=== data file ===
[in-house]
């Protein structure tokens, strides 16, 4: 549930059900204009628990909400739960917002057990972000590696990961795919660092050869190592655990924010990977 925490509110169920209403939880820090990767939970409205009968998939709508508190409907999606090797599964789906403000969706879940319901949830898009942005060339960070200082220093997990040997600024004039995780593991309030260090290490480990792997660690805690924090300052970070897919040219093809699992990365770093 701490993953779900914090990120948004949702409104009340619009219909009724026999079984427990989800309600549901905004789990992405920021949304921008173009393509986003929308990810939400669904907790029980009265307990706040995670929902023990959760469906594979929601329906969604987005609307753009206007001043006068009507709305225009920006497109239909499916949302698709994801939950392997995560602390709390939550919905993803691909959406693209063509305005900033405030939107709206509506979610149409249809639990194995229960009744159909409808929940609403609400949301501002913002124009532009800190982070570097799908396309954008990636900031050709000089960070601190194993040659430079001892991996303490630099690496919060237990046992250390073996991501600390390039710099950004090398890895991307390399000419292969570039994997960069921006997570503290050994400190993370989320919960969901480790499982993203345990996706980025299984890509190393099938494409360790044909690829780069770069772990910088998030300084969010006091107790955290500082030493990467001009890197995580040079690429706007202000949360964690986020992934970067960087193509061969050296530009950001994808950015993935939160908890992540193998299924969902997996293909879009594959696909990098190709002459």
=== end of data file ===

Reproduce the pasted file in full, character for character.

[in-house]
């Protein structure tokens, strides 16, 4: 549930059900204009628990909400739960917002057990972000590696990961795919660092050869190592655990924010990977 925490509110169920209403939880820090990767939970409205009968998939709508508190409907999606090797599964789906403000969706879940319901949830898009942005060339960070200082220093997990040997600024004039995780593991309030260090290490480990792997660690805690924090300052970070897919040219093809699992990365770093 701490993953779900914090990120948004949702409104009340619009219909009724026999079984427990989800309600549901905004789990992405920021949304921008173009393509986003929308990810939400669904907790029980009265307990706040995670929902023990959760469906594979929601329906969604987005609307753009206007001043006068009507709305225009920006497109239909499916949302698709994801939950392997995560602390709390939550919905993803691909959406693209063509305005900033405030939107709206509506979610149409249809639990194995229960009744159909409808929940609403609400949301501002913002124009532009800190982070570097799908396309954008990636900031050709000089960070601190194993040659430079001892991996303490630099690496919060237990046992250390073996991501600390390039710099950004090398890895991307390399000419292969570039994997960069921006997570503290050994400190993370989320919960969901480790499982993203345990996706980025299984890509190393099938494409360790044909690829780069770069772990910088998030300084969010006091107790955290500082030493990467001009890197995580040079690429706007202000949360964690986020992934970067960087193509061969050296530009950001994808950015993935939160908890992540193998299924969902997996293909879009594959696909990098190709002459």